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Wait, security courses aren’t a requirement to graduate with a computer science degree?

Comment There’s a line in the latest plea from CISA – the US government’s cybersecurity agency – to software developers to do a better job of writing secure code that may make you spit out your coffee.

Jack Cable, a CISA senior technical advisor, writes that in 2019 when he was a computer science student at Stanford University in California, he didn’t need to take any cybersecurity courses to graduate. This, he says, was true for students at 23 of the top 24 computer science schools in America.

Nearly five years later, “that list of the top 24 universities in computer science hasn’t changed: 23 still don’t require cybersecurity,” Cable wrote in his memo.

Cue the coffee spitting.

The University of California, San Diego, for the record, is the only school in the top 24 with a computer science and engineering program that does list security as an undergraduate degree requirement, although it’s unclear if that’s really the case from the college’s curriculum

“Cybersecurity is viewed as a subdiscipline, much like graphics or human-computer interaction – not essential knowledge that every future software developer should be equipped with as they enter the workforce,” Cable laments. “This is unacceptable. All too often, attacks exploit simple weaknesses that any developer with basic security knowledge could have stopped.”

We wholeheartedly agree. Sure, computer science is not engineering, and you may argue that engineering is a more natural home for practical secure coding. Turning an abstract algorithm into a safe software routine, or writing a service that doesn’t blindly trust user input, for example, is an implementation-level issue for engineers. We get it.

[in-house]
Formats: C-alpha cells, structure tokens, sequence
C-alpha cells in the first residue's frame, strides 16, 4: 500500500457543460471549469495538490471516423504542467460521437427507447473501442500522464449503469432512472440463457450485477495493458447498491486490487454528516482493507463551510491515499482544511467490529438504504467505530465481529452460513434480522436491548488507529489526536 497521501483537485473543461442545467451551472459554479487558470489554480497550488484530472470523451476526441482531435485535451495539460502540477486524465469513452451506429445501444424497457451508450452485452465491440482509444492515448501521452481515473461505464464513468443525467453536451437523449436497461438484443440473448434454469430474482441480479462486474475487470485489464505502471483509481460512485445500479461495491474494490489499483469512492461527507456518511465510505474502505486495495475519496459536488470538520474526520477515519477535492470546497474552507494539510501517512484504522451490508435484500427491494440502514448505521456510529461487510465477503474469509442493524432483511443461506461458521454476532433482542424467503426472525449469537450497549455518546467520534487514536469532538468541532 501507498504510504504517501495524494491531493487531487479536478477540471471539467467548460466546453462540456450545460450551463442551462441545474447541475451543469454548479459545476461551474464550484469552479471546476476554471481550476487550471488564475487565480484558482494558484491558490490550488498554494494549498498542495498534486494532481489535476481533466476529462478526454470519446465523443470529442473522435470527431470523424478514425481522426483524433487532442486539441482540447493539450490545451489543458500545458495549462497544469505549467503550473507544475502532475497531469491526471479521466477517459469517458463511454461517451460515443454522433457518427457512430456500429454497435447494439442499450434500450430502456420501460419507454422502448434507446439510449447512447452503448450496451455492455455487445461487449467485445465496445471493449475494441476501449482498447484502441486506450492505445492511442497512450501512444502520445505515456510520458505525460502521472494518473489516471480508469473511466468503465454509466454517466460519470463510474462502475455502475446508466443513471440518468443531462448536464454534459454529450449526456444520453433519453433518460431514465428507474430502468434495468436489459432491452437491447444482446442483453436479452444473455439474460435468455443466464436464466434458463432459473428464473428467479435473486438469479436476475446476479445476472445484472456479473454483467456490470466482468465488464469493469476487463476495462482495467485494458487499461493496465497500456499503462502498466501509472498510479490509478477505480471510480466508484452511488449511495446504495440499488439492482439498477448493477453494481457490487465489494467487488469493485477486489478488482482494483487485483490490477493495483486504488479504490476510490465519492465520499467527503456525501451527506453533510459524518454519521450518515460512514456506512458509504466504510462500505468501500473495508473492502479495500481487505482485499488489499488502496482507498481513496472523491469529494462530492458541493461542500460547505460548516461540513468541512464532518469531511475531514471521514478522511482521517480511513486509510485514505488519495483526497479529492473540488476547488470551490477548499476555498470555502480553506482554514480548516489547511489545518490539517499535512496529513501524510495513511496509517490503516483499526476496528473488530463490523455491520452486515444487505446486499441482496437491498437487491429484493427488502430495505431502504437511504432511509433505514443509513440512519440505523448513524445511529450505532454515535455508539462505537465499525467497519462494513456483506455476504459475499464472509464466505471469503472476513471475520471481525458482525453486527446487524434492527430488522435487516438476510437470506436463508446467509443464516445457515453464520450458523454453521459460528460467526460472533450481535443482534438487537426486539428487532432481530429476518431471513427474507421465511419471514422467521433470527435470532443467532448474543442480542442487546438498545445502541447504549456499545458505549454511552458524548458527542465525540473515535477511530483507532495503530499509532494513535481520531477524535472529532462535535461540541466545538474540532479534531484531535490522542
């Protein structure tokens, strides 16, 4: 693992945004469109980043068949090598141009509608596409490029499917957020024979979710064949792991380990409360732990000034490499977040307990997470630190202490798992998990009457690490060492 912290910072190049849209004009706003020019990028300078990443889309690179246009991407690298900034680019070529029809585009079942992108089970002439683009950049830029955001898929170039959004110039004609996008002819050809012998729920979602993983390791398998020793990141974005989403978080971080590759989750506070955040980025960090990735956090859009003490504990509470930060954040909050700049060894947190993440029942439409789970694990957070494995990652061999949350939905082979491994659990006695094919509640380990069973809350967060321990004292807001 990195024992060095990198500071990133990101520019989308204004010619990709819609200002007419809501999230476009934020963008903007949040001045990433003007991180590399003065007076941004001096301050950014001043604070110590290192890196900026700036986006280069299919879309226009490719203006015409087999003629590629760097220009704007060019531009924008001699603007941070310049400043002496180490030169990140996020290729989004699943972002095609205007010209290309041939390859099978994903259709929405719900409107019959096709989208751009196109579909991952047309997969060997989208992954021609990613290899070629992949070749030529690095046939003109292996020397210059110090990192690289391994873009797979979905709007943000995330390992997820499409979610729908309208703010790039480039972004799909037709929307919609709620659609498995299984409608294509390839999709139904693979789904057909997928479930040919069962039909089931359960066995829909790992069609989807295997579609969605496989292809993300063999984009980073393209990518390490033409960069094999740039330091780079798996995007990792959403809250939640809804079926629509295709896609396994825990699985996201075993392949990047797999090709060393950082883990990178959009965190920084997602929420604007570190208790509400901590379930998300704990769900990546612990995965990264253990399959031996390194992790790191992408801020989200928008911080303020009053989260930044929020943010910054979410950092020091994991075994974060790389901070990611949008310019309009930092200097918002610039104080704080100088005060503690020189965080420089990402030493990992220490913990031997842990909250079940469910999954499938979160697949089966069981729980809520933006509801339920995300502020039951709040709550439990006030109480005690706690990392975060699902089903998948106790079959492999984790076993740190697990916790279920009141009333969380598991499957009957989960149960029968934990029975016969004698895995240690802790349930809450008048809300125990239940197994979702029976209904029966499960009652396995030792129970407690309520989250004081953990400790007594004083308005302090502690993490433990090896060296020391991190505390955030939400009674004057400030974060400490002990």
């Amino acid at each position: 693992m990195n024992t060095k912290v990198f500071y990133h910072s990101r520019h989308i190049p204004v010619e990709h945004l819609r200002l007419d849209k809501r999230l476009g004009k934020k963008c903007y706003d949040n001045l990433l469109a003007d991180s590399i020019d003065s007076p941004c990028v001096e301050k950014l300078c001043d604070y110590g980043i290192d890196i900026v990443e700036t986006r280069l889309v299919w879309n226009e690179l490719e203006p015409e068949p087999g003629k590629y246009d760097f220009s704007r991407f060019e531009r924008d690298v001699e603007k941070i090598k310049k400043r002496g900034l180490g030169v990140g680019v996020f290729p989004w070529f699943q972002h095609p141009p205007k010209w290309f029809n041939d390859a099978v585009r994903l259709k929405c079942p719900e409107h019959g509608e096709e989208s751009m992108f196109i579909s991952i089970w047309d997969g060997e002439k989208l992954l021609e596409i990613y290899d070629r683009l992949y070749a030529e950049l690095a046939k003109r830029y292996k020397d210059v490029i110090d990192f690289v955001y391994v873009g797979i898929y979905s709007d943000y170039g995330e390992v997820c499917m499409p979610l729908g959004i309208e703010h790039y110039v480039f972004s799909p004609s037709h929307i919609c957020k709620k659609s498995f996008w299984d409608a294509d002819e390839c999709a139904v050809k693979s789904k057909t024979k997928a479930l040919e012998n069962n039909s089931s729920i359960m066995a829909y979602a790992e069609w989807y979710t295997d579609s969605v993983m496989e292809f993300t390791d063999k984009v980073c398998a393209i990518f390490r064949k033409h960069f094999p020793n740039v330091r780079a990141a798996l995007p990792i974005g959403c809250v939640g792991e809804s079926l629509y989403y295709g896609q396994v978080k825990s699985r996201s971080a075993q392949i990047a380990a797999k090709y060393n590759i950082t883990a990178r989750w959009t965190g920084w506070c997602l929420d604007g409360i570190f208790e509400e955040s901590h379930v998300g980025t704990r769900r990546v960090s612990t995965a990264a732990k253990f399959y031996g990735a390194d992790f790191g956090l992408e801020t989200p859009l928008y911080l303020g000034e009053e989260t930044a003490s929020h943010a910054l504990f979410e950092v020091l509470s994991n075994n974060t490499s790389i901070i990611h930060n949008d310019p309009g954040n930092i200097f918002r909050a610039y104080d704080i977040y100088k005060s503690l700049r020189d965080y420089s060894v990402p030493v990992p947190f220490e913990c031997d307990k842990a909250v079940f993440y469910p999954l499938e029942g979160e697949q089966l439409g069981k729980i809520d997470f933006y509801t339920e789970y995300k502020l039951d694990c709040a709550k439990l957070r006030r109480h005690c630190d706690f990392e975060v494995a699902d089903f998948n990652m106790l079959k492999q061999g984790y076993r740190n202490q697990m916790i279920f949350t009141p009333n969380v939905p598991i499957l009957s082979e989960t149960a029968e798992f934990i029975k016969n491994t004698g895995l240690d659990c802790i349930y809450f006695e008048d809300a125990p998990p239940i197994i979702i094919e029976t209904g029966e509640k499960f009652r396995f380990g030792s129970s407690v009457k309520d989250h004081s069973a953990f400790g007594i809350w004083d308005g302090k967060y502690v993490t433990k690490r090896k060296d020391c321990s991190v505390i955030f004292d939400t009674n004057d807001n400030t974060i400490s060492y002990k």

But screw it, this situation is unsustainable. Put security in your compsci curriculum for the sake of new developers and the people using their code.

By now the infosec skills shortage is old news, and voices in both the private and public sectors have called on developers to get a grip on vulnerabilities in their software supply chains. Even the White House’s National Cybersecurity Strategy calls for holding application makers liable for security flaws in their products, which will for one thing need better training for programmers.

But if colleges and universities aren’t requiring computer science students to take any infosec classes before they are hired by these companies, look, we’ve got a real problem. It’s one that will contribute to the disconnect between security executives and developers — not to mention the ever-growing threat from ransomware and other destructive cyberattacks.

One of the reasons for these lack of courses, according to CISA, is that the private sector isn’t demanding these skills in its developer hires. In September, the agency hosted a workshop that centered around the challenges in incorporating security into computer science curricula, and one of the hurdles identified was a lack of demand. 

“To date, companies have not expressed that security is one of the key factors they evaluate when hiring software developers,” Cable wrote. “Until that changes, universities have little incentive to change their practices.”

But: Here’s a chance to do something about this. Last month, CISA put out a Request for Information on the role of security in computer science education. Responses are due February 20 and we’ll keep a close eye on what emerges. ®